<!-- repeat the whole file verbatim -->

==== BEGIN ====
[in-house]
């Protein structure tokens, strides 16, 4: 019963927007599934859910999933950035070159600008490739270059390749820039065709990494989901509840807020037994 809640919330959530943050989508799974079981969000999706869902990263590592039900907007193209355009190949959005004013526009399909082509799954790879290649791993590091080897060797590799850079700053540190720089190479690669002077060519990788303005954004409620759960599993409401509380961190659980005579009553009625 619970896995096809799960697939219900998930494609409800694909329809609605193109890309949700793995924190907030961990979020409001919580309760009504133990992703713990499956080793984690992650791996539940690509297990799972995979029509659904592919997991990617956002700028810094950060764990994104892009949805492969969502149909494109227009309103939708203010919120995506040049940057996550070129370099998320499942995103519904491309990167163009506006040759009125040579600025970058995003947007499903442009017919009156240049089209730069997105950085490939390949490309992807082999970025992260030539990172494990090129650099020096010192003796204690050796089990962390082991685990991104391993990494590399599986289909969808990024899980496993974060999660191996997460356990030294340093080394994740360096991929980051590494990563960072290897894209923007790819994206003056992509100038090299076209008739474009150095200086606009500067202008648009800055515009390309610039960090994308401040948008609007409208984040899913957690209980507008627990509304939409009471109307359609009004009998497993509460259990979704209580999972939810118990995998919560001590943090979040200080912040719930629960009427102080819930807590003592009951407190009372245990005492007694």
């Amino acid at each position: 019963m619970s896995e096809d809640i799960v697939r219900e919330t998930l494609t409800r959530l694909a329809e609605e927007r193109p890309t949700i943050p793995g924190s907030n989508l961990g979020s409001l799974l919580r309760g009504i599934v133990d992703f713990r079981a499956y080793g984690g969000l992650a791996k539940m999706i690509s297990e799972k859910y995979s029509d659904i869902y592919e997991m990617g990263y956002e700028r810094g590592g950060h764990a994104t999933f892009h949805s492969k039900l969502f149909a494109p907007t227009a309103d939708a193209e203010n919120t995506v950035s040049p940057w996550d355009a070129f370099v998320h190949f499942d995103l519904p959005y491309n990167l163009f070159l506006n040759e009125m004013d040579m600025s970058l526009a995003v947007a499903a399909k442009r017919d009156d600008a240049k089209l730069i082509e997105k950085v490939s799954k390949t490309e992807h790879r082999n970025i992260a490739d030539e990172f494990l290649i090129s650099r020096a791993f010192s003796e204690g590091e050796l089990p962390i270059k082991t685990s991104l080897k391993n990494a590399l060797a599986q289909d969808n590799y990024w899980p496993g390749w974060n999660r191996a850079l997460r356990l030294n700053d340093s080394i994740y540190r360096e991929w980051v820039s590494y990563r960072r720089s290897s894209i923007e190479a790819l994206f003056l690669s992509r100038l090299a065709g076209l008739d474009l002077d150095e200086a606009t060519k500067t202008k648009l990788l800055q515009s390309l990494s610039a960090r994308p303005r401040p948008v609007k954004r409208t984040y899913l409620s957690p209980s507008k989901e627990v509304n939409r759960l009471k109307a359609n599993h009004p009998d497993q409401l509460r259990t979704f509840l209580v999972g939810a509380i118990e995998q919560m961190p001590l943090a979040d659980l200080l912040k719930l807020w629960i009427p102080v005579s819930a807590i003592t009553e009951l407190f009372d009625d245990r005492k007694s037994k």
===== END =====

[in-house]
């Protein structure tokens, strides 16, 4: 019963927007599934859910999933950035070159600008490739270059390749820039065709990494989901509840807020037994 809640919330959530943050989508799974079981969000999706869902990263590592039900907007193209355009190949959005004013526009399909082509799954790879290649791993590091080897060797590799850079700053540190720089190479690669002077060519990788303005954004409620759960599993409401509380961190659980005579009553009625 619970896995096809799960697939219900998930494609409800694909329809609605193109890309949700793995924190907030961990979020409001919580309760009504133990992703713990499956080793984690992650791996539940690509297990799972995979029509659904592919997991990617956002700028810094950060764990994104892009949805492969969502149909494109227009309103939708203010919120995506040049940057996550070129370099998320499942995103519904491309990167163009506006040759009125040579600025970058995003947007499903442009017919009156240049089209730069997105950085490939390949490309992807082999970025992260030539990172494990090129650099020096010192003796204690050796089990962390082991685990991104391993990494590399599986289909969808990024899980496993974060999660191996997460356990030294340093080394994740360096991929980051590494990563960072290897894209923007790819994206003056992509100038090299076209008739474009150095200086606009500067202008648009800055515009390309610039960090994308401040948008609007409208984040899913957690209980507008627990509304939409009471109307359609009004009998497993509460259990979704209580999972939810118990995998919560001590943090979040200080912040719930629960009427102080819930807590003592009951407190009372245990005492007694």
């Amino acid at each position: 019963m619970s896995e096809d809640i799960v697939r219900e919330t998930l494609t409800r959530l694909a329809e609605e927007r193109p890309t949700i943050p793995g924190s907030n989508l961990g979020s409001l799974l919580r309760g009504i599934v133990d992703f713990r079981a499956y080793g984690g969000l992650a791996k539940m999706i690509s297990e799972k859910y995979s029509d659904i869902y592919e997991m990617g990263y956002e700028r810094g590592g950060h764990a994104t999933f892009h949805s492969k039900l969502f149909a494109p907007t227009a309103d939708a193209e203010n919120t995506v950035s040049p940057w996550d355009a070129f370099v998320h190949f499942d995103l519904p959005y491309n990167l163009f070159l506006n040759e009125m004013d040579m600025s970058l526009a995003v947007a499903a399909k442009r017919d009156d600008a240049k089209l730069i082509e997105k950085v490939s799954k390949t490309e992807h790879r082999n970025i992260a490739d030539e990172f494990l290649i090129s650099r020096a791993f010192s003796e204690g590091e050796l089990p962390i270059k082991t685990s991104l080897k391993n990494a590399l060797a599986q289909d969808n590799y990024w899980p496993g390749w974060n999660r191996a850079l997460r356990l030294n700053d340093s080394i994740y540190r360096e991929w980051v820039s590494y990563r960072r720089s290897s894209i923007e190479a790819l994206f003056l690669s992509r100038l090299a065709g076209l008739d474009l002077d150095e200086a606009t060519k500067t202008k648009l990788l800055q515009s390309l990494s610039a960090r994308p303005r401040p948008v609007k954004r409208t984040y899913l409620s957690p209980s507008k989901e627990v509304n939409r759960l009471k109307a359609n599993h009004p009998d497993q409401l509460r259990t979704f509840l209580v999972g939810a509380i118990e995998q919560m961190p001590l943090a979040d659980l200080l912040k719930l807020w629960i009427p102080v005579s819930a807590i003592t009553e009951l407190f009372d009625d245990r005492k007694s037994k």